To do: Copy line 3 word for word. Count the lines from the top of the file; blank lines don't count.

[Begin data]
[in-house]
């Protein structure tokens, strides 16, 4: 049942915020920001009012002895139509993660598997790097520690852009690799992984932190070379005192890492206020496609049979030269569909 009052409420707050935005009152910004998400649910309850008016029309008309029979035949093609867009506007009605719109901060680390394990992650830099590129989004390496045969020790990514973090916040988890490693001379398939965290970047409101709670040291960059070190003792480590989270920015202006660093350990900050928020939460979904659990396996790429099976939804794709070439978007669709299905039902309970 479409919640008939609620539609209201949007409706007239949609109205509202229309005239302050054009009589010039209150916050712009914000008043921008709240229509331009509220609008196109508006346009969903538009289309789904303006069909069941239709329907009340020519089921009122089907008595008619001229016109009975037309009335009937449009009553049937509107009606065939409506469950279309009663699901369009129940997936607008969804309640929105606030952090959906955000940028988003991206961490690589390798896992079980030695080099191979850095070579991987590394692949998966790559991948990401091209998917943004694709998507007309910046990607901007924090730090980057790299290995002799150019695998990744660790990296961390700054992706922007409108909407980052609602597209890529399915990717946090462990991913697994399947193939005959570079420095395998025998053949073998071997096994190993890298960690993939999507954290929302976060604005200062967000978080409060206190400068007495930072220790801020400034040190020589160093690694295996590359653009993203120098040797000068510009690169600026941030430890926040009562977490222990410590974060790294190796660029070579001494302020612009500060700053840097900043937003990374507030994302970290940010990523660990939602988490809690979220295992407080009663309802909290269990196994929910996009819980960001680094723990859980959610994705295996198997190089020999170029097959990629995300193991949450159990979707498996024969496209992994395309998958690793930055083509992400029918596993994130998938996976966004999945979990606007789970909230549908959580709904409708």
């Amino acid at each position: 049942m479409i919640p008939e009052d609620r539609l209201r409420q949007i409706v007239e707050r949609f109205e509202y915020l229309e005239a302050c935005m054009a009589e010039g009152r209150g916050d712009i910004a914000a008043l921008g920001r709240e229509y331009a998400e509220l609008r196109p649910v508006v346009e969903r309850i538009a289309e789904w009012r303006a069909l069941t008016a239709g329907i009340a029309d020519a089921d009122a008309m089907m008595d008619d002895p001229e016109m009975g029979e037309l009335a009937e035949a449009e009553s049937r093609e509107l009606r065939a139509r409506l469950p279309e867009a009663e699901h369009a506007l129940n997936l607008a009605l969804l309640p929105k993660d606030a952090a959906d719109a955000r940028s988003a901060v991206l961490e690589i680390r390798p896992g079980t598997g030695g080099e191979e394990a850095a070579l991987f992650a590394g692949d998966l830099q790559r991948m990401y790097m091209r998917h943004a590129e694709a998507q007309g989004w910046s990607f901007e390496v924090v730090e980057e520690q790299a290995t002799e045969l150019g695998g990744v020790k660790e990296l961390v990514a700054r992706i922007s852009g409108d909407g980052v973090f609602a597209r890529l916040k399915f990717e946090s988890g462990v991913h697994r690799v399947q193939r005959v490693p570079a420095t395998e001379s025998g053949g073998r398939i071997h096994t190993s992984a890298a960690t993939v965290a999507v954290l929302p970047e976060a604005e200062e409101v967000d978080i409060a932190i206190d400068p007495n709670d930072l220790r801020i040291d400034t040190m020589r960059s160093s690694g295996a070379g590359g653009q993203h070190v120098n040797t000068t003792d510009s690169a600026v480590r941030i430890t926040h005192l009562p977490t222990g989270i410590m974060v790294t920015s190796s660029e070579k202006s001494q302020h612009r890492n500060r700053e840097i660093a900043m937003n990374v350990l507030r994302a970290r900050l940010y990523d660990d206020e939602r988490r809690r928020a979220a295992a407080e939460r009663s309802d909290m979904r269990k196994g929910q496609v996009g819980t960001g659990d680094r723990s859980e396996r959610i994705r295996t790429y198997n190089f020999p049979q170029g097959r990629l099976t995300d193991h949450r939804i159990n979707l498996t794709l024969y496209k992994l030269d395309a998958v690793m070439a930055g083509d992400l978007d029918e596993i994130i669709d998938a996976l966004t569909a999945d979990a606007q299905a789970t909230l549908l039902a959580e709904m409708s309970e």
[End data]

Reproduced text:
């Amino acid at each position: 049942m479409i919640p008939e009052d609620r539609l209201r409420q949007i409706v007239e707050r949609f109205e509202y915020l229309e005239a302050c935005m054009a009589e010039g009152r209150g916050d712009i910004a914000a008043l921008g920001r709240e229509y331009a998400e509220l609008r196109p649910v508006v346009e969903r309850i538009a289309e789904w009012r303006a069909l069941t008016a239709g329907i009340a029309d020519a089921d009122a008309m089907m008595d008619d002895p001229e016109m009975g029979e037309l009335a009937e035949a449009e009553s049937r093609e509107l009606r065939a139509r409506l469950p279309e867009a009663e699901h369009a506007l129940n997936l607008a009605l969804l309640p929105k993660d606030a952090a959906d719109a955000r940028s988003a901060v991206l961490e690589i680390r390798p896992g079980t598997g030695g080099e191979e394990a850095a070579l991987f992650a590394g692949d998966l830099q790559r991948m990401y790097m091209r998917h943004a590129e694709a998507q007309g989004w910046s990607f901007e390496v924090v730090e980057e520690q790299a290995t002799e045969l150019g695998g990744v020790k660790e990296l961390v990514a700054r992706i922007s852009g409108d909407g980052v973090f609602a597209r890529l916040k399915f990717e946090s988890g462990v991913h697994r690799v399947q193939r005959v490693p570079a420095t395998e001379s025998g053949g073998r398939i071997h096994t190993s992984a890298a960690t993939v965290a999507v954290l929302p970047e976060a604005e200062e409101v967000d978080i409060a932190i206190d400068p007495n709670d930072l220790r801020i040291d400034t040190m020589r960059s160093s690694g295996a070379g590359g653009q993203h070190v120098n040797t000068t003792d510009s690169a600026v480590r941030i430890t926040h005192l009562p977490t222990g989270i410590m974060v790294t920015s190796s660029e070579k202006s001494q302020h612009r890492n500060r700053e840097i660093a900043m937003n990374v350990l507030r994302a970290r900050l940010y990523d660990d206020e939602r988490r809690r928020a979220a295992a407080e939460r009663s309802d909290m979904r269990k196994g929910q496609v996009g819980t960001g659990d680094r723990s859980e396996r959610i994705r295996t790429y198997n190089f020999p049979q170029g097959r990629l099976t995300d193991h949450r939804i159990n979707l498996t794709l024969y496209k992994l030269d395309a998958v690793m070439a930055g083509d992400l978007d029918e596993i994130i669709d998938a996976l966004t569909a999945d979990a606007q299905a789970t909230l549908l039902a959580e709904m409708s309970e």